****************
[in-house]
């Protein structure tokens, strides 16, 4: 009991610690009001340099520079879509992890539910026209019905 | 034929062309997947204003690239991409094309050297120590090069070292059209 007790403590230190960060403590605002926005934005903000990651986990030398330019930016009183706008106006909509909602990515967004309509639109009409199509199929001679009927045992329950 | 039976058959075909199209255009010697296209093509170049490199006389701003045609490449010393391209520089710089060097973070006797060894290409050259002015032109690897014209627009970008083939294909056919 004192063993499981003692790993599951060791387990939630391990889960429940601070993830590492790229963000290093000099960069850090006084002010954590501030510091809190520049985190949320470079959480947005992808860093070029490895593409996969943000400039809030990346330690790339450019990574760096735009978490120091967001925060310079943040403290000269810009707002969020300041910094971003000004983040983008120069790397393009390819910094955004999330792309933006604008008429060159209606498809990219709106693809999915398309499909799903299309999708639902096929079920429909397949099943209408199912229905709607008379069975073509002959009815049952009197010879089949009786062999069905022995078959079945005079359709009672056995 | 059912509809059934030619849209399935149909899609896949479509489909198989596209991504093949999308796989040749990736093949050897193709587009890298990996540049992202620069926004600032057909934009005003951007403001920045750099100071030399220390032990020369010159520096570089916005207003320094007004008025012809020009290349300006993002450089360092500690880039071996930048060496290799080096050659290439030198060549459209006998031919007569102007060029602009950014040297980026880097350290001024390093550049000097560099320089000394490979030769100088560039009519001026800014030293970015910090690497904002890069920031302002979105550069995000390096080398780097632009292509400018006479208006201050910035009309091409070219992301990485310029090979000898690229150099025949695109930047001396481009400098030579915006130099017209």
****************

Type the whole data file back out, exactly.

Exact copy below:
[in-house]
């Protein structure tokens, strides 16, 4: 009991610690009001340099520079879509992890539910026209019905 | 034929062309997947204003690239991409094309050297120590090069070292059209 007790403590230190960060403590605002926005934005903000990651986990030398330019930016009183706008106006909509909602990515967004309509639109009409199509199929001679009927045992329950 | 039976058959075909199209255009010697296209093509170049490199006389701003045609490449010393391209520089710089060097973070006797060894290409050259002015032109690897014209627009970008083939294909056919 004192063993499981003692790993599951060791387990939630391990889960429940601070993830590492790229963000290093000099960069850090006084002010954590501030510091809190520049985190949320470079959480947005992808860093070029490895593409996969943000400039809030990346330690790339450019990574760096735009978490120091967001925060310079943040403290000269810009707002969020300041910094971003000004983040983008120069790397393009390819910094955004999330792309933006604008008429060159209606498809990219709106693809999915398309499909799903299309999708639902096929079920429909397949099943209408199912229905709607008379069975073509002959009815049952009197010879089949009786062999069905022995078959079945005079359709009672056995 | 059912509809059934030619849209399935149909899609896949479509489909198989596209991504093949999308796989040749990736093949050897193709587009890298990996540049992202620069926004600032057909934009005003951007403001920045750099100071030399220390032990020369010159520096570089916005207003320094007004008025012809020009290349300006993002450089360092500690880039071996930048060496290799080096050659290439030198060549459209006998031919007569102007060029602009950014040297980026880097350290001024390093550049000097560099320089000394490979030769100088560039009519001026800014030293970015910090690497904002890069920031302002979105550069995000390096080398780097632009292509400018006479208006201050910035009309091409070219992301990485310029090979000898690229150099025949695109930047001396481009400098030579915006130099017209």